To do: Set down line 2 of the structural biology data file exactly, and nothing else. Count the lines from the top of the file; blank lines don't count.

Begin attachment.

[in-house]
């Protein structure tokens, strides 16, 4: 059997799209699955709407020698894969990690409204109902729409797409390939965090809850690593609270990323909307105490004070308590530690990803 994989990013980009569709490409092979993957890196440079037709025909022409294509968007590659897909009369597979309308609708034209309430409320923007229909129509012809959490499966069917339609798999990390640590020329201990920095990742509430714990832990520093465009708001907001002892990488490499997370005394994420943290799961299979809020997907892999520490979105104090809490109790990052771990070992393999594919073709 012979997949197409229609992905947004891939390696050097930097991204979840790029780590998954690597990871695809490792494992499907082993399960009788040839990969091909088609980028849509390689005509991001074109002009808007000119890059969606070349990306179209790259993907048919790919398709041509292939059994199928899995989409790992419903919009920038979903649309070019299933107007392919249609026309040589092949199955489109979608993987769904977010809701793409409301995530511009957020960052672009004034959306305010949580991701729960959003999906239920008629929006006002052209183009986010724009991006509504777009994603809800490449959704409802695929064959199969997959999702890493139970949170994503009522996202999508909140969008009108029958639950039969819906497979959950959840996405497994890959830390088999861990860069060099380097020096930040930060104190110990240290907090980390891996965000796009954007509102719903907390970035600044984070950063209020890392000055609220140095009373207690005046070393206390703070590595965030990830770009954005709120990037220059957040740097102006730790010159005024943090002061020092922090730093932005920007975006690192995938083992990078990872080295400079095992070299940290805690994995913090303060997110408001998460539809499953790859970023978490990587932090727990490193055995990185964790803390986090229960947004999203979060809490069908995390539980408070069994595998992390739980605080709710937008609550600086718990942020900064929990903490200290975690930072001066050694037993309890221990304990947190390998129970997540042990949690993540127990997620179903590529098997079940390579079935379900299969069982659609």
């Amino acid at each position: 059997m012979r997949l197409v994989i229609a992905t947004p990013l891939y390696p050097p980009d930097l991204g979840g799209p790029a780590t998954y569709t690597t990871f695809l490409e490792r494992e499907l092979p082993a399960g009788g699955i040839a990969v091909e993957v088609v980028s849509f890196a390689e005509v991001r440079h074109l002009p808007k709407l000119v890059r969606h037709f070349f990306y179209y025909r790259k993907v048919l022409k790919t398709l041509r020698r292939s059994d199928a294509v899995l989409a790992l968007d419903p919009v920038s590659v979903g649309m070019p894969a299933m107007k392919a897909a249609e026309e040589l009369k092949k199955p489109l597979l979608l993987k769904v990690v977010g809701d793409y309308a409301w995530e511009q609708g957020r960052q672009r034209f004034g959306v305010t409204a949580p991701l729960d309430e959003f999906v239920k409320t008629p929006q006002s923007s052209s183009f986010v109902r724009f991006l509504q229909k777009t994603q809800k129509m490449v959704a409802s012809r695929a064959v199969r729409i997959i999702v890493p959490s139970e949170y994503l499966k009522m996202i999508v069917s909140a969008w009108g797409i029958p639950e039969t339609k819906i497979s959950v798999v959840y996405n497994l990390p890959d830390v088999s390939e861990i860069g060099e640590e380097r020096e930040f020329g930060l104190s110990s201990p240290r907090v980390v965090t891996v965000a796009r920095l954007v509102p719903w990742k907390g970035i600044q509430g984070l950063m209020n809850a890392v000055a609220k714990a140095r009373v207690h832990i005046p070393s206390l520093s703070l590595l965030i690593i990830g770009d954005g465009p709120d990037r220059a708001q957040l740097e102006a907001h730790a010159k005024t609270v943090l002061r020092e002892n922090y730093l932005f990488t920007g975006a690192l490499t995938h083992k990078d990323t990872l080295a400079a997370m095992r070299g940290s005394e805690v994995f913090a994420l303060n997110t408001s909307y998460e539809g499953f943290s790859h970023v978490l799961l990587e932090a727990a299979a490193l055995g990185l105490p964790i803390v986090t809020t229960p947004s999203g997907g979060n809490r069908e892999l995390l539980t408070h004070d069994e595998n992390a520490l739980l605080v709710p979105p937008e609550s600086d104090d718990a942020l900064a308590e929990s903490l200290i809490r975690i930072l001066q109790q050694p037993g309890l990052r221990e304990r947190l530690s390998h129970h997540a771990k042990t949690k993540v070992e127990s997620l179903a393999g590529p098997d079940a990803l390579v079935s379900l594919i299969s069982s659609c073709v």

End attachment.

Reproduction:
């Protein structure tokens, strides 16, 4: 059997799209699955709407020698894969990690409204109902729409797409390939965090809850690593609270990323909307105490004070308590530690990803 994989990013980009569709490409092979993957890196440079037709025909022409294509968007590659897909009369597979309308609708034209309430409320923007229909129509012809959490499966069917339609798999990390640590020329201990920095990742509430714990832990520093465009708001907001002892990488490499997370005394994420943290799961299979809020997907892999520490979105104090809490109790990052771990070992393999594919073709 012979997949197409229609992905947004891939390696050097930097991204979840790029780590998954690597990871695809490792494992499907082993399960009788040839990969091909088609980028849509390689005509991001074109002009808007000119890059969606070349990306179209790259993907048919790919398709041509292939059994199928899995989409790992419903919009920038979903649309070019299933107007392919249609026309040589092949199955489109979608993987769904977010809701793409409301995530511009957020960052672009004034959306305010949580991701729960959003999906239920008629929006006002052209183009986010724009991006509504777009994603809800490449959704409802695929064959199969997959999702890493139970949170994503009522996202999508909140969008009108029958639950039969819906497979959950959840996405497994890959830390088999861990860069060099380097020096930040930060104190110990240290907090980390891996965000796009954007509102719903907390970035600044984070950063209020890392000055609220140095009373207690005046070393206390703070590595965030990830770009954005709120990037220059957040740097102006730790010159005024943090002061020092922090730093932005920007975006690192995938083992990078990872080295400079095992070299940290805690994995913090303060997110408001998460539809499953790859970023978490990587932090727990490193055995990185964790803390986090229960947004999203979060809490069908995390539980408070069994595998992390739980605080709710937008609550600086718990942020900064929990903490200290975690930072001066050694037993309890221990304990947190390998129970997540042990949690993540127990997620179903590529098997079940390579079935379900299969069982659609």